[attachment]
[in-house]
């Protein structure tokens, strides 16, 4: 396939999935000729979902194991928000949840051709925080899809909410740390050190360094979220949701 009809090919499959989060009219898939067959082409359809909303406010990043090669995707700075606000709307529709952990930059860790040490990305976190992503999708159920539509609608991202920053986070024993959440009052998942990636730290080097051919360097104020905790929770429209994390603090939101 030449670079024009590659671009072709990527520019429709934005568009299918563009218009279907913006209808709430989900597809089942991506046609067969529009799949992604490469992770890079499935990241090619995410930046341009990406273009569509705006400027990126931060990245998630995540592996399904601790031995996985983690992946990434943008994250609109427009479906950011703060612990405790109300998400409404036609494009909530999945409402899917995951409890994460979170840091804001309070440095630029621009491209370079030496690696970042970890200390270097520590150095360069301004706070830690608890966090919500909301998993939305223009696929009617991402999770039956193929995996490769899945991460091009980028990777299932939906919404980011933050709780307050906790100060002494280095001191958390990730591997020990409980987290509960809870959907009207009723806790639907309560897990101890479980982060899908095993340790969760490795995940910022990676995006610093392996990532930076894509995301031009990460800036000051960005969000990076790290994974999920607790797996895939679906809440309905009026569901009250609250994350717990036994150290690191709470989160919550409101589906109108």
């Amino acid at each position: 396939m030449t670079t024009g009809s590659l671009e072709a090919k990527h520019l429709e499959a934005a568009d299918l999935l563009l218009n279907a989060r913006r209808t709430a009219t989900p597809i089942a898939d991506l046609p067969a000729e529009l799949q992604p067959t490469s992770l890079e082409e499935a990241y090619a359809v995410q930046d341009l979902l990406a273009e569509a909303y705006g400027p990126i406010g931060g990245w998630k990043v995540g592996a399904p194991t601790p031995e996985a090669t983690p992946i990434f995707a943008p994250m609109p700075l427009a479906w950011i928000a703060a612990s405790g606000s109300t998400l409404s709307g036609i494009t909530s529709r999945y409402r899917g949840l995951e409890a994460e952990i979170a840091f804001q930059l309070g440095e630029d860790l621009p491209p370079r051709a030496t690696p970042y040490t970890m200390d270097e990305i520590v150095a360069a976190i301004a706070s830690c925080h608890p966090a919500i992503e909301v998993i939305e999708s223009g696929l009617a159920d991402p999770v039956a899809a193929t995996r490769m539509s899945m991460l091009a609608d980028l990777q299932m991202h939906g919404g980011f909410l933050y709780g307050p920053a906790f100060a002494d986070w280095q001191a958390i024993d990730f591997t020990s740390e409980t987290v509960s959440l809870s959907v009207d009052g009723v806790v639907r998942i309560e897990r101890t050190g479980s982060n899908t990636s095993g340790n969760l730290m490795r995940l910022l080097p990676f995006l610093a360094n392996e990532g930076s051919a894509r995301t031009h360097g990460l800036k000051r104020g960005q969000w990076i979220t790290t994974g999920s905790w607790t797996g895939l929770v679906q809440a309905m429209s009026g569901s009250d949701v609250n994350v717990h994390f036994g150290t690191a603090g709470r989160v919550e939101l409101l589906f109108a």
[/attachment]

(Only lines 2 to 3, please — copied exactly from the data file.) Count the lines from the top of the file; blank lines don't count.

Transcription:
């Protein structure tokens, strides 16, 4: 396939999935000729979902194991928000949840051709925080899809909410740390050190360094979220949701 009809090919499959989060009219898939067959082409359809909303406010990043090669995707700075606000709307529709952990930059860790040490990305976190992503999708159920539509609608991202920053986070024993959440009052998942990636730290080097051919360097104020905790929770429209994390603090939101 030449670079024009590659671009072709990527520019429709934005568009299918563009218009279907913006209808709430989900597809089942991506046609067969529009799949992604490469992770890079499935990241090619995410930046341009990406273009569509705006400027990126931060990245998630995540592996399904601790031995996985983690992946990434943008994250609109427009479906950011703060612990405790109300998400409404036609494009909530999945409402899917995951409890994460979170840091804001309070440095630029621009491209370079030496690696970042970890200390270097520590150095360069301004706070830690608890966090919500909301998993939305223009696929009617991402999770039956193929995996490769899945991460091009980028990777299932939906919404980011933050709780307050906790100060002494280095001191958390990730591997020990409980987290509960809870959907009207009723806790639907309560897990101890479980982060899908095993340790969760490795995940910022990676995006610093392996990532930076894509995301031009990460800036000051960005969000990076790290994974999920607790797996895939679906809440309905009026569901009250609250994350717990036994150290690191709470989160919550409101589906109108």
């Amino acid at each position: 396939m030449t670079t024009g009809s590659l671009e072709a090919k990527h520019l429709e499959a934005a568009d299918l999935l563009l218009n279907a989060r913006r209808t709430a009219t989900p597809i089942a898939d991506l046609p067969a000729e529009l799949q992604p067959t490469s992770l890079e082409e499935a990241y090619a359809v995410q930046d341009l979902l990406a273009e569509a909303y705006g400027p990126i406010g931060g990245w998630k990043v995540g592996a399904p194991t601790p031995e996985a090669t983690p992946i990434f995707a943008p994250m609109p700075l427009a479906w950011i928000a703060a612990s405790g606000s109300t998400l409404s709307g036609i494009t909530s529709r999945y409402r899917g949840l995951e409890a994460e952990i979170a840091f804001q930059l309070g440095e630029d860790l621009p491209p370079r051709a030496t690696p970042y040490t970890m200390d270097e990305i520590v150095a360069a976190i301004a706070s830690c925080h608890p966090a919500i992503e909301v998993i939305e999708s223009g696929l009617a159920d991402p999770v039956a899809a193929t995996r490769m539509s899945m991460l091009a609608d980028l990777q299932m991202h939906g919404g980011f909410l933050y709780g307050p920053a906790f100060a002494d986070w280095q001191a958390i024993d990730f591997t020990s740390e409980t987290v509960s959440l809870s959907v009207d009052g009723v806790v639907r998942i309560e897990r101890t050190g479980s982060n899908t990636s095993g340790n969760l730290m490795r995940l910022l080097p990676f995006l610093a360094n392996e990532g930076s051919a894509r995301t031009h360097g990460l800036k000051r104020g960005q969000w990076i979220t790290t994974g999920s905790w607790t797996g895939l929770v679906q809440a309905m429209s009026g569901s009250d949701v609250n994350v717990h994390f036994g150290t690191a603090g709470r989160v919550e939101l409101l589906f109108a």